Tuesday, January 6, 2015


My friend Courtney Olive has written a very flattering article about our time at the Isle of Man during last year's Classic TT: 

Wednesday, December 31, 2014

TC 200

When I post from my IPad, when I'm on the road, I can't seem to upload photos.  They just show up as little squares with a question mark.  But, from my laptop, it works.  So, here are some missing photos from my last post.
Photo by Amy Roper with brother Doug looking on.
Photo by Amy Roper

Friday, December 26, 2014

Xmas 2014

Last Wednesday marked 9 week from the replacement of my right ankle.  I went 6 weeks totally non-weight bearing, then gradually increasing partial weight bearing.  So, Christmas Day I celebrated by riding a bicycle more than 9 miles.  Then, I got a neighbor of my brother, who stopped by on his R-27 BMW, to ride my recent purchase, a '68 Suzuki TC 200, around a little bit.  It seemed to work fine, so I couldn't resist riding it my self. 
 Today, I registered the bike and then rode it about 16 miles.  It's good.  It starts easily, runs well, not too peaky, handles fine, good front brake (I didn't use the rear brake as I rode in my Air Cast boot), and is reasonably comfortable, though it does vibrate a bit at high revs.
The TC 200 is the street scrambler version of the X-5, a 196cc, 5 speed, little brother to the 250cc    X-6.  I bought the bike with only 226 miles on the odometer.  The story was that the seller's uncle bought the bike new, rode it a little bit, then tipped over and parked it.  It lived much of the next 45 or so years near the ocean, so there is lots of surface rust, but it seems structurally sound.  The seller had taken it to someone who put new Michelin Gazelle tires, a new fuel tap, and new spark plugs, cleaned the carbs and got it running.  Evidently, this person didn't check the points, as I found one set gapped way too open and that side ignition timing well advanced.  There was also an oil leak from the clutch pushrod.  I got a new seal, but then realized the the pushrod was bent.  This, and the amount of muck and grime around make me question that the mileage is accurate.  
I also bought a center stand off Ebay and installed it.  It seems that some TCs came with them and some didn't .  Likewise, fork gaiters and rear shock shrouds, but fortunately this bike has both which probably saved the suspension from the rust that's on the rest of the bike.
Most people seem to prefer the look of the high pipes, cross braced handlebars and skid plate of the street scrambler, but personally I prefer the low pipes as they give easier access to the carbs and gearbox oil filler.
All it needs now is a route sheet holder and it's ready for a Moto Giro or Tiddler Tour.

Monday, November 10, 2014

2014 race record

For 2014, I competed in 13 different events, missing two events due to my late June street bike accident.  The 13 events were at 13 different venues, two of which I hadn't been to before: Phillip Island and the New Jersey Motorsports Park Lightning Circuit, and it had been almost 12 years since I had been to Shannonville.  I entered 54 races and started 50 of them, all of the non starts being mechanical issues from as minor as a wire pulled off the coil to as major as a dropped valve.  I did this on 18 different bikes belonging to 15 different people, the most I've ever raced in one season.  I got 22 wins, 6ea 2nds, 13ea 3rds, and 1ea. 4th, 5th , and 6th.  I had 6 DNFs, three of which were crashes plus one practice crash.  This is a little more than average, but fortunately, none of them stopped me from racing the same day.  In addition to this, I did the Lap of Honor parade at the Isle of Man, a Tiddler Tour, a Moto Giro, and a Pewter Run.  Another busy, successful year (with a little bump in the road in the middle).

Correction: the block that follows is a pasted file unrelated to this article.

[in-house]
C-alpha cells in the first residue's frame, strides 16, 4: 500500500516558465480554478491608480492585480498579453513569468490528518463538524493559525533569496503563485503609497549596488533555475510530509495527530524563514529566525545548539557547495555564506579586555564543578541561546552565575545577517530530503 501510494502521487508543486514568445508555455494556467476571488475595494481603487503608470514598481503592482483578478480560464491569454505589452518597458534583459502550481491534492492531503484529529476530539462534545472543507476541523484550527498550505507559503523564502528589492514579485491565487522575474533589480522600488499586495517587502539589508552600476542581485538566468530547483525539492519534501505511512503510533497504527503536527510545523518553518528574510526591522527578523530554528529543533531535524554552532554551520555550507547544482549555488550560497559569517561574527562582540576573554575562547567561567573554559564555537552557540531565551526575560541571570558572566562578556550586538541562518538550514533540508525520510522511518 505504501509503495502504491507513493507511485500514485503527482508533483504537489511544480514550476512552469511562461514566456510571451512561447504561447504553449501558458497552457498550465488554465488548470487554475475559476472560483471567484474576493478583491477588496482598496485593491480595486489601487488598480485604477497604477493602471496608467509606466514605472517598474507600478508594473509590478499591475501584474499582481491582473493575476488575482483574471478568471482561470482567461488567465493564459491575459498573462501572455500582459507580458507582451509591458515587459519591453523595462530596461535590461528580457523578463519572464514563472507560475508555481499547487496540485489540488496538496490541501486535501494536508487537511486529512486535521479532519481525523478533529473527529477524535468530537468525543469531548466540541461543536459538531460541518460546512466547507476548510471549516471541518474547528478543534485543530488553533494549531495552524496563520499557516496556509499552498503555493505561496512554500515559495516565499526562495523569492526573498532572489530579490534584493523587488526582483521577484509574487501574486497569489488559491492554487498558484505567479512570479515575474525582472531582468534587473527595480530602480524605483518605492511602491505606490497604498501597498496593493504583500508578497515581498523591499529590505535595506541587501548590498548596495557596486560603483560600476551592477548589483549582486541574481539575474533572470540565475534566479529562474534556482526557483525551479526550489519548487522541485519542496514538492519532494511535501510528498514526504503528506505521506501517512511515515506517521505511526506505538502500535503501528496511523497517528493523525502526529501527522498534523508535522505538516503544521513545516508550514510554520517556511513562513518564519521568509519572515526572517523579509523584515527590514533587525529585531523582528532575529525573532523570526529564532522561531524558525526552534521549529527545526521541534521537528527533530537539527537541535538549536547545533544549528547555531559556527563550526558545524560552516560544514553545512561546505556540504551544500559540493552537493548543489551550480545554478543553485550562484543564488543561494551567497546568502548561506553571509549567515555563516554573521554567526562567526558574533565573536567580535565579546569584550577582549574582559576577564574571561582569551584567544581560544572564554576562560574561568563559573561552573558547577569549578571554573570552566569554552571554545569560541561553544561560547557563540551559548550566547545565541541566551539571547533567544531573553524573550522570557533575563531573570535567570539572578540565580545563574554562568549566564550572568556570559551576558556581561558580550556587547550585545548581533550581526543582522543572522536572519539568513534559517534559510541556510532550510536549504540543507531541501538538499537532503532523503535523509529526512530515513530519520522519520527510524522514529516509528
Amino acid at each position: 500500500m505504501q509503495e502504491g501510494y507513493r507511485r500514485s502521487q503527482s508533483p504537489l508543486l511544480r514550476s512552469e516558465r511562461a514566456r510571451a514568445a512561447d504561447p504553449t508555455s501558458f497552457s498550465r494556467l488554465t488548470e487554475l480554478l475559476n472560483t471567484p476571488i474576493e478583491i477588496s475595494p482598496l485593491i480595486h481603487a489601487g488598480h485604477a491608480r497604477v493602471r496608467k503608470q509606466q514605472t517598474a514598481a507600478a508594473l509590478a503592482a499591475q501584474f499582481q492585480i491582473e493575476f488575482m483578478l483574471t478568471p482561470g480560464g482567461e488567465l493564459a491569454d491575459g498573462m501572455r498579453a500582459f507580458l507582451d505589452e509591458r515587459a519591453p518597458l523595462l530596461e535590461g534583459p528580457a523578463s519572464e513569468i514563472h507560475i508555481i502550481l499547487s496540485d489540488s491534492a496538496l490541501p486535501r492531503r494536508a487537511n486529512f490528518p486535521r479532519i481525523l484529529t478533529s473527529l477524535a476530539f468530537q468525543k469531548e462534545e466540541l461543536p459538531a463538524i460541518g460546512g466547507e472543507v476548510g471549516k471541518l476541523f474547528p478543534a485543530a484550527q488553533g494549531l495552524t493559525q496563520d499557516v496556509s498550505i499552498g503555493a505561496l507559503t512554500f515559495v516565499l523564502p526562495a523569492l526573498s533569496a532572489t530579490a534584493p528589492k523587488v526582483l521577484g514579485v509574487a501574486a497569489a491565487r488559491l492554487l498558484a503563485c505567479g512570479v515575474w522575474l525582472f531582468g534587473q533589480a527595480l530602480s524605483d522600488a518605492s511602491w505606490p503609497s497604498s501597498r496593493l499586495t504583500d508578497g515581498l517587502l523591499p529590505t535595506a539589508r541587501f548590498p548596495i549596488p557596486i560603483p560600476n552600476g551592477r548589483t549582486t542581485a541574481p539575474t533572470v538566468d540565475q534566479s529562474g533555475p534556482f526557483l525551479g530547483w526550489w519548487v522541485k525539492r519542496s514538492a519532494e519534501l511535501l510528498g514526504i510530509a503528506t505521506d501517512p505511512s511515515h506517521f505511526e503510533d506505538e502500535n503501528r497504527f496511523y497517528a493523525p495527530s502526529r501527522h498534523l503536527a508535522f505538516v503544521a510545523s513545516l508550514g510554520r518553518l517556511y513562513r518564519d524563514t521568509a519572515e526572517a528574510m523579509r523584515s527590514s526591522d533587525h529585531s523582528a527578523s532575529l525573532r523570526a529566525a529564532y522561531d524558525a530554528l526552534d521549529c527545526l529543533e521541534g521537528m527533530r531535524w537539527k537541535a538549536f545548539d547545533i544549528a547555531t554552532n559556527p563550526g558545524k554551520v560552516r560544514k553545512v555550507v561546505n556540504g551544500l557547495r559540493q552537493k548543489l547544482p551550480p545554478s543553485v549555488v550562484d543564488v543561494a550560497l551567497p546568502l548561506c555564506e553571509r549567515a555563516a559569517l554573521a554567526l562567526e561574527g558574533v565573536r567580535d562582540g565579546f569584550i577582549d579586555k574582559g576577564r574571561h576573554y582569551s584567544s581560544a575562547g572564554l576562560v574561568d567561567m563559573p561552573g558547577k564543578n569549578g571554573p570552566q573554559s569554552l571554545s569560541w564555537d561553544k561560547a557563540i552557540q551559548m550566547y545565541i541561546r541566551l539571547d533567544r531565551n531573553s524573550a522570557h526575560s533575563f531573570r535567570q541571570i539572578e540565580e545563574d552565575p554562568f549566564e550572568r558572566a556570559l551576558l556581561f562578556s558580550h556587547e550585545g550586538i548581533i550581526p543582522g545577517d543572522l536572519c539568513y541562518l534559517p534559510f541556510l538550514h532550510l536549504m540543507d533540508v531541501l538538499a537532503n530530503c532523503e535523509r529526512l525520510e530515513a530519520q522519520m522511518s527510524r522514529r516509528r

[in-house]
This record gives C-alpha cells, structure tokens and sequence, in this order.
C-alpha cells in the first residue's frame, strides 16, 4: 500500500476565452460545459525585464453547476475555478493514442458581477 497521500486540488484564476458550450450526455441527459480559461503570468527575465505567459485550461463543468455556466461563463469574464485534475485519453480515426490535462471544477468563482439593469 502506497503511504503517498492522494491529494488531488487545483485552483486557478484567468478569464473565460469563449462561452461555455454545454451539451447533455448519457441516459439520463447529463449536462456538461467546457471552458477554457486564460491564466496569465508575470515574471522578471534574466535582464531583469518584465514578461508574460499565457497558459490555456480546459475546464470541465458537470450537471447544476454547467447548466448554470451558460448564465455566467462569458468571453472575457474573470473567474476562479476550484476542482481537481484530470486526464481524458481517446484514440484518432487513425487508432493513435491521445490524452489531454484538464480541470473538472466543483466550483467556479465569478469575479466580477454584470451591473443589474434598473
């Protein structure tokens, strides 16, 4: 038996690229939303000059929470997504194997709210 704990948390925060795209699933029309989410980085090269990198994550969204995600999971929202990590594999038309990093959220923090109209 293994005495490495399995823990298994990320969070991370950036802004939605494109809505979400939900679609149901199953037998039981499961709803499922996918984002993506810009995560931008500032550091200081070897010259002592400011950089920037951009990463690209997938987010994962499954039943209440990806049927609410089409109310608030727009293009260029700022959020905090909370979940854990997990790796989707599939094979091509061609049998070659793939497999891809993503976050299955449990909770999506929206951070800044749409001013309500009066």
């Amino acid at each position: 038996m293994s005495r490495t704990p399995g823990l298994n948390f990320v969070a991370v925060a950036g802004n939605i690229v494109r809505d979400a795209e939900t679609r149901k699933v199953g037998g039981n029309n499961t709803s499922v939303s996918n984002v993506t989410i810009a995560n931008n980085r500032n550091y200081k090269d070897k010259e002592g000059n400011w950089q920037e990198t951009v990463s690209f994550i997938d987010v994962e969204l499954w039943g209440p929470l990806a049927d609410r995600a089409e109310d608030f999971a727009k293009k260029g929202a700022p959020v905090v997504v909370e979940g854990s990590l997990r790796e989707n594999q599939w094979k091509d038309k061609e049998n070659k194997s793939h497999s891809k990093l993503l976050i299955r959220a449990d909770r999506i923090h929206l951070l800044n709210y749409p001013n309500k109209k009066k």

Because of the problem with the cracked frame it was decided that it would be better to not ride the Seeley G-50 at Grattan.  So, I went to the track with no ride, but after dragging my pitiful self around with a hang dog look on Fri., Trish Damon offered me a ride on her CB175 Honda.
Trish Damon working on her 175 Honda

I would race it in the 250 GP class, while Trish would race it in the CB 160 race and 200 GP.  Then, after briefly considering an offer of a CB 750 Honda, Don Drake asked if I'd like to race his 350 Ducati.
Don Drakes short stroke 350 Ducati

Trish's Honda was quite stock and not super quick, but worked fine.
250GP ran with 500 Sportsman, Pre 40, and Formula 125.  Francis Ganance's freshly rebuilt 250 was running very well and he was riding very well, and he finished 5th overall behind four 500 Sportsman  bikes.  Trish's bike was no match for Lorraine Crussell's 175 Honda, and Lorraine was also riding superbly and I finished almost a minute behind her, 13th overall and third in class.
Trish's Cl175 Honda

Don Drake's 350 Ducati is a short stroke, i.e. a 450 top end on a 250 lower end, and the more I rode it, the more I realized it wanted to rev and I kept lowering the gearing.  Come the race, Francis Ganance was bumping up with his 250 Ducati.  He got a better start than me and I got balked a bit by the Vintage Superbike Middleweights, who out dragged us to turn # 1.  Not wanting to lose touch with Francis, I tried to dive under Alex Cook's 850 Guzzi in the turn # 10 'bus stop'.  I thought I was by him, but we were on completely different lines and we collided.  I went down and, while Alex didn't, I knocked the seat off his bike, and he couldn't continue.  I banged my big toe and pinky, but was otherwise OK.  Don and his crew kicked the Ducati straight and Alex was able to remount his seat, so we were both ready for Sunday.

Trish's 175 was not, however.  It wouldn't start and she and her crew couldn't figure it out.  But, she found me a different 175 to race Sunday.  Now, I would race in the 250 class the 175 Honda that Anders Carlson was racing in 200GP.